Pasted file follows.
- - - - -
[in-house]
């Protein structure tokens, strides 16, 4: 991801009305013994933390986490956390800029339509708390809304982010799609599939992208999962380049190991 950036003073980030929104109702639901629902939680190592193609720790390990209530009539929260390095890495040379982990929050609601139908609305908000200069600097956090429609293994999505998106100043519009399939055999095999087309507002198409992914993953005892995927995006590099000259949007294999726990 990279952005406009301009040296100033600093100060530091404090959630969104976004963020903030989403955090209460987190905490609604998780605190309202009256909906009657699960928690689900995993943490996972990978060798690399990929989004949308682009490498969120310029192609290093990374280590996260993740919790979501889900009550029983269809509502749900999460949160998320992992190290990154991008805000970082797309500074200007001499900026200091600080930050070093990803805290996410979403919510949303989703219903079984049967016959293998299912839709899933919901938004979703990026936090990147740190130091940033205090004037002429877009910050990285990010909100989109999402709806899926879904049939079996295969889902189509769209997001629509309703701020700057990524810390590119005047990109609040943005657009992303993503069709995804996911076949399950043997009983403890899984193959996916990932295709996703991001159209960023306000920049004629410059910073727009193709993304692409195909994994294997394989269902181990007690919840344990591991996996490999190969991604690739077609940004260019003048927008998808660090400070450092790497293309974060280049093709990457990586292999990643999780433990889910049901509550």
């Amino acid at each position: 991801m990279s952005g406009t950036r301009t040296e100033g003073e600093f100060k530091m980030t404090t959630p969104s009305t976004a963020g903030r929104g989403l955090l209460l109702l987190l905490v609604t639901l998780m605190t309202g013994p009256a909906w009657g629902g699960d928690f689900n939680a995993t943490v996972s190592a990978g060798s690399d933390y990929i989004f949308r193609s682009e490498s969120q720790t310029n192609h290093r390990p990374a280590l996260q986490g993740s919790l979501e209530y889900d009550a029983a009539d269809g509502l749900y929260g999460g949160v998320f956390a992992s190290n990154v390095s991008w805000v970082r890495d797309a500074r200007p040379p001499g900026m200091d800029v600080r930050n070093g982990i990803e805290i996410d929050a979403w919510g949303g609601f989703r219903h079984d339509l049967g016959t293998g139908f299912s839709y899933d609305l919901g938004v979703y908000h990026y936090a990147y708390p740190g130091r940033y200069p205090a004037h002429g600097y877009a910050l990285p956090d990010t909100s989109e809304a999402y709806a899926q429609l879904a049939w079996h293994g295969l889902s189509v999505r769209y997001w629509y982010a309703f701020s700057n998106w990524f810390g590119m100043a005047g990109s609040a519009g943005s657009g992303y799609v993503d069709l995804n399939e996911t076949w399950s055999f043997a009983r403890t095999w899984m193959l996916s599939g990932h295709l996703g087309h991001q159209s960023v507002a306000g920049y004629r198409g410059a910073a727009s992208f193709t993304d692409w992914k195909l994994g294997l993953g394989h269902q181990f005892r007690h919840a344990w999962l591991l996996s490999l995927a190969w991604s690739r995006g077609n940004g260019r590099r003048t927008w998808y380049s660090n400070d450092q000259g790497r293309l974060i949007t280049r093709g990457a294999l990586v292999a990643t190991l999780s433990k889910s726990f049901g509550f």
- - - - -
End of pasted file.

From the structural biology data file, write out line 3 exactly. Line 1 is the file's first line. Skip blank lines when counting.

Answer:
């Amino acid at each position: 991801m990279s952005g406009t950036r301009t040296e100033g003073e600093f100060k530091m980030t404090t959630p969104s009305t976004a963020g903030r929104g989403l955090l209460l109702l987190l905490v609604t639901l998780m605190t309202g013994p009256a909906w009657g629902g699960d928690f689900n939680a995993t943490v996972s190592a990978g060798s690399d933390y990929i989004f949308r193609s682009e490498s969120q720790t310029n192609h290093r390990p990374a280590l996260q986490g993740s919790l979501e209530y889900d009550a029983a009539d269809g509502l749900y929260g999460g949160v998320f956390a992992s190290n990154v390095s991008w805000v970082r890495d797309a500074r200007p040379p001499g900026m200091d800029v600080r930050n070093g982990i990803e805290i996410d929050a979403w919510g949303g609601f989703r219903h079984d339509l049967g016959t293998g139908f299912s839709y899933d609305l919901g938004v979703y908000h990026y936090a990147y708390p740190g130091r940033y200069p205090a004037h002429g600097y877009a910050l990285p956090d990010t909100s989109e809304a999402y709806a899926q429609l879904a049939w079996h293994g295969l889902s189509v999505r769209y997001w629509y982010a309703f701020s700057n998106w990524f810390g590119m100043a005047g990109s609040a519009g943005s657009g992303y799609v993503d069709l995804n399939e996911t076949w399950s055999f043997a009983r403890t095999w899984m193959l996916s599939g990932h295709l996703g087309h991001q159209s960023v507002a306000g920049y004629r198409g410059a910073a727009s992208f193709t993304d692409w992914k195909l994994g294997l993953g394989h269902q181990f005892r007690h919840a344990w999962l591991l996996s490999l995927a190969w991604s690739r995006g077609n940004g260019r590099r003048t927008w998808y380049s660090n400070d450092q000259g790497r293309l974060i949007t280049r093709g990457a294999l990586v292999a990643t190991l999780s433990k889910s726990f049901g509550f």